A Low Cost Sidereal Clock

Antonio C. B. Oliveira


Observatório Longa Vista



A clock that displays UT(Universal Time) and LST (Local Sidereal Time) is a useful device to have in an astronomical observatory. Using the Arduino open source platform it is possible to build a sidereal clock for less than $200.


The clock is implemented using the Arduino Ethernet board which allows clock synchronization with a reference clock using NTP (Network Time Protocol). In order to operate even when the internet connection fails, the DS1307 real time clock board  from Adafruit is used, giving a precision of about 2 seconds per day when internet connection is not available.

The display used is the HT1632C 16x24 Red LED Matrix Panel from Adafruit. Two panels are connected providing a LED matrix of 16 by 48 dots. We use the first line of 8x48 dots to display the UT time and the second line to display the LST time.

The connection of the three modules is given in the following table.

Arduino Board

Real Time Clock

LED matrix panel







Analog A4



Analog A5



Digital 2



Digital 3



Digital 5



Digital 6




A potentiometer connected to analog pin 0 is used to control the brightness of the display.

A reset button connected to the RESET pin is used to force NTP time synchronization. A LED connected to pin 8 is used to indicate failure in NTP synchronization.

The clock is assembled in a transparent NEMA enclosure.

The complete clock diagram follows.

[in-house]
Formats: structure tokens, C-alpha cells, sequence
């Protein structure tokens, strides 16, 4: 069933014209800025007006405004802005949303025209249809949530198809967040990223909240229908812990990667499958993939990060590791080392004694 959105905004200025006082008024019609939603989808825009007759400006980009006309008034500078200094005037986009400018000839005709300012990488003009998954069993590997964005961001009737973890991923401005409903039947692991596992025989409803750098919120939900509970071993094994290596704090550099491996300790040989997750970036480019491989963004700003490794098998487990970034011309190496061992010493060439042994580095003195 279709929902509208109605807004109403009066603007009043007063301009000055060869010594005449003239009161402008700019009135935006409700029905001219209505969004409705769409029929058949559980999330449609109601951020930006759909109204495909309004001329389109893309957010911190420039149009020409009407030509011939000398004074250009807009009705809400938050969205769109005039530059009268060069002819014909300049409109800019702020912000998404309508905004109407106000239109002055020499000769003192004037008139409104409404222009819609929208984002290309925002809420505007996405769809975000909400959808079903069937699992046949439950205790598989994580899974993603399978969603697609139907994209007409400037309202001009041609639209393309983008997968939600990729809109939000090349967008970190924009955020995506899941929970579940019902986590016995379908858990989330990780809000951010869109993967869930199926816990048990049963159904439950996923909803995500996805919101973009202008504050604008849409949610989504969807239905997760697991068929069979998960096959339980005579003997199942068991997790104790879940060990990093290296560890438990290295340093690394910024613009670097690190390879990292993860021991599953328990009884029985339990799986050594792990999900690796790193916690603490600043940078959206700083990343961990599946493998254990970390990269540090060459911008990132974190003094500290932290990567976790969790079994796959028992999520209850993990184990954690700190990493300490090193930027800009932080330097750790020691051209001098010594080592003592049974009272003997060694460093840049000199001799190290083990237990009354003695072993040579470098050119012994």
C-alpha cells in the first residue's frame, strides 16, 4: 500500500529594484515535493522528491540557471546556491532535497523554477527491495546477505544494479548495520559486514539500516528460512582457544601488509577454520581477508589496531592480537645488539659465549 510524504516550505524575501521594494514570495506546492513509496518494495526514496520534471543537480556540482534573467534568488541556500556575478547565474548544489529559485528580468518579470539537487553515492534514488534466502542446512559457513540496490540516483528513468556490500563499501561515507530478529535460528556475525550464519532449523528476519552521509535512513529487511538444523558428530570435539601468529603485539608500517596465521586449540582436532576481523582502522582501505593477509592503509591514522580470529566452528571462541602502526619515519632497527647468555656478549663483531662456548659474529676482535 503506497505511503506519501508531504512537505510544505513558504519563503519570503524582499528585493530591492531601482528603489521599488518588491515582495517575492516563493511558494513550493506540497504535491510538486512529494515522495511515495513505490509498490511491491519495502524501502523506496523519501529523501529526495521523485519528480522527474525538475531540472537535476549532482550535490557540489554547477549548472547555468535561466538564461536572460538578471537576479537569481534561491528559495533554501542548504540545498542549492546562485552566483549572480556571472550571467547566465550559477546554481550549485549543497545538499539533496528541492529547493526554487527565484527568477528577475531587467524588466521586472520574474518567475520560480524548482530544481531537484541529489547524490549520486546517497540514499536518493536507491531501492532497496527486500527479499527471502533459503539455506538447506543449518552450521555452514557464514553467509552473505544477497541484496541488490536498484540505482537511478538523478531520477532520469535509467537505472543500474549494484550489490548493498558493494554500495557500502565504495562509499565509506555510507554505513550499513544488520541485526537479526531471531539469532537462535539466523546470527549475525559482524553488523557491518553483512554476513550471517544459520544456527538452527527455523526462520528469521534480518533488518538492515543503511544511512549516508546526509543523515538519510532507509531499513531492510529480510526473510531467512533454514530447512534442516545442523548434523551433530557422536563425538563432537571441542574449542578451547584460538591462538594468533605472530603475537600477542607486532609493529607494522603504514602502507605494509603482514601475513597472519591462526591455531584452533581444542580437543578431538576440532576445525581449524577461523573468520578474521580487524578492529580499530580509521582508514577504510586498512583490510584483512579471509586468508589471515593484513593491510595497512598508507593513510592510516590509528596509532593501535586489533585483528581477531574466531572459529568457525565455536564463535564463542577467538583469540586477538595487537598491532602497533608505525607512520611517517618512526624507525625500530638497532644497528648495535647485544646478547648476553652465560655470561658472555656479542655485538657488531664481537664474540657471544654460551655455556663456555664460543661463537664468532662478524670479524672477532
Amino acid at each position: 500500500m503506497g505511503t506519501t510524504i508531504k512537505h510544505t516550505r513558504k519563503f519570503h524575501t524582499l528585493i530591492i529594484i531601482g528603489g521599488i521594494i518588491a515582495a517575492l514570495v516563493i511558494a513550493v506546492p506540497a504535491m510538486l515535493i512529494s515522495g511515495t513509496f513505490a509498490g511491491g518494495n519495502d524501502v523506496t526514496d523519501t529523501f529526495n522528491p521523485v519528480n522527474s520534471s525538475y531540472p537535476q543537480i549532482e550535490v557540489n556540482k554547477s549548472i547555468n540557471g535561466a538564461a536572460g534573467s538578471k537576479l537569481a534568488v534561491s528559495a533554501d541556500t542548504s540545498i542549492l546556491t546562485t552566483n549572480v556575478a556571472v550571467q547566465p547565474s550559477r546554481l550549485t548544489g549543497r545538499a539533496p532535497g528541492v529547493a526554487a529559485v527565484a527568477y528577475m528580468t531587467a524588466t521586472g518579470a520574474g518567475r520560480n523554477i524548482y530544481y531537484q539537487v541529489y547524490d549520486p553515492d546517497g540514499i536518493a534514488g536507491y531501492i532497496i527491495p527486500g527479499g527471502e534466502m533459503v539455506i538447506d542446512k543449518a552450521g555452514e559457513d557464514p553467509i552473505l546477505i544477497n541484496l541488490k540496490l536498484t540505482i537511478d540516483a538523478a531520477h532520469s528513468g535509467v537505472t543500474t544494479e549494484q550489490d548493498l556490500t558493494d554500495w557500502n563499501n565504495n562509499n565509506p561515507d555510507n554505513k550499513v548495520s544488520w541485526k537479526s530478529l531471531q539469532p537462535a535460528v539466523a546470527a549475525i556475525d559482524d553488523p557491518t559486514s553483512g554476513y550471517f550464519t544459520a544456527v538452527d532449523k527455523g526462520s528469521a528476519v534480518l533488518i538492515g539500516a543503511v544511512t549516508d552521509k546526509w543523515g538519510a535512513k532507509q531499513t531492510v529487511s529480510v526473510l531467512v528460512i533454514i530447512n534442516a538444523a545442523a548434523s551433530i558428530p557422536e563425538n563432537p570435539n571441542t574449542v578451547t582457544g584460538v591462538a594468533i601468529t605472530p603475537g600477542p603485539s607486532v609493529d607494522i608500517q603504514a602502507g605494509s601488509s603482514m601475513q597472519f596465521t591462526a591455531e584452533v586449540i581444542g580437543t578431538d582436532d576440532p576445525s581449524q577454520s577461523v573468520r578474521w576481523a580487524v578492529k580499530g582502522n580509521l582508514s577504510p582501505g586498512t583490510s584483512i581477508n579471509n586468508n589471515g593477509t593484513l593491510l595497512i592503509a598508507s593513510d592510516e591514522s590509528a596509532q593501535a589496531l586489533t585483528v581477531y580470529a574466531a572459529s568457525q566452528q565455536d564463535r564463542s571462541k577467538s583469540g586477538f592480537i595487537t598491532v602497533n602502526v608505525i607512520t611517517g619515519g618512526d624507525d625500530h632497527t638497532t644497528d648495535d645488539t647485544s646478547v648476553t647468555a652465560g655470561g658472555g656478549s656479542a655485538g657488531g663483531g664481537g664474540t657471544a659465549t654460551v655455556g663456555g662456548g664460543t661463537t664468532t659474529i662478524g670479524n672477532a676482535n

The Arduino clock program uses libraries for the real time clock (DS1307RTC.h), the LED display (HT1632.h) and the Ethernet (Ethernet.h).

The header file gmst0.h defines some constants and should be modified as follows:

longitude use the longitude of the observatory to 1/10-seconds of time by dividing by 15 and multiplying by 36000. As usually West should be negative and East should be positive.


timeServer is the IP of the  NTP server  used to synchronize the clock.


mac is the MAC number of the Arduino Ethernet board


ip is a unique IP address in the LAN


The header file also contains a large array holding the Greenwich Mean Sidereal Time (GMST) at 0h for each day of the year. The Arduino platform supports only single precision floating point numbers and the formulas for calculating GMST requires double precision. The solution is to compute the values in a separate Python program on a PC or Mac and store them in an array in the Arduino Program Memory . The implemented array has 2000 days starting at 30-NOV-2011.

The setup() code synchronizes the Arduino clock which always starts at 00:00:00 of January 1st, 1970 with the real time clock. Next it initiates the internet connection and try to synchronize the real time clock with the selected NTP server. Finally it initializes the LED matrix display.

The loop() code displays UT and LST and wait until the UT second changes. It also tries to sync the clock with the NTP server -- using modified program code from Arduino playground -- at intervals of 10 minutes. If sync fails the LED is turned on.

The display of UT and LST is handled by the clockDisplay function. LST is computed from UT according to the formula

LST = GMST at 0h + k. H   + longitude

H=hours elapsed since Oh UT

GMST at 0h is obtained from the array stored in Program Memory and whenever values are not available LST will be displayed as 00:00:00.

The multiplication of H by the constant k=1.00273790935 is implemented in the function mult1 using variables of  data type long in order to avoid the loss of precision that would result by using the single precision float numbers of the Arduino language.



Version 01

November 30, 2011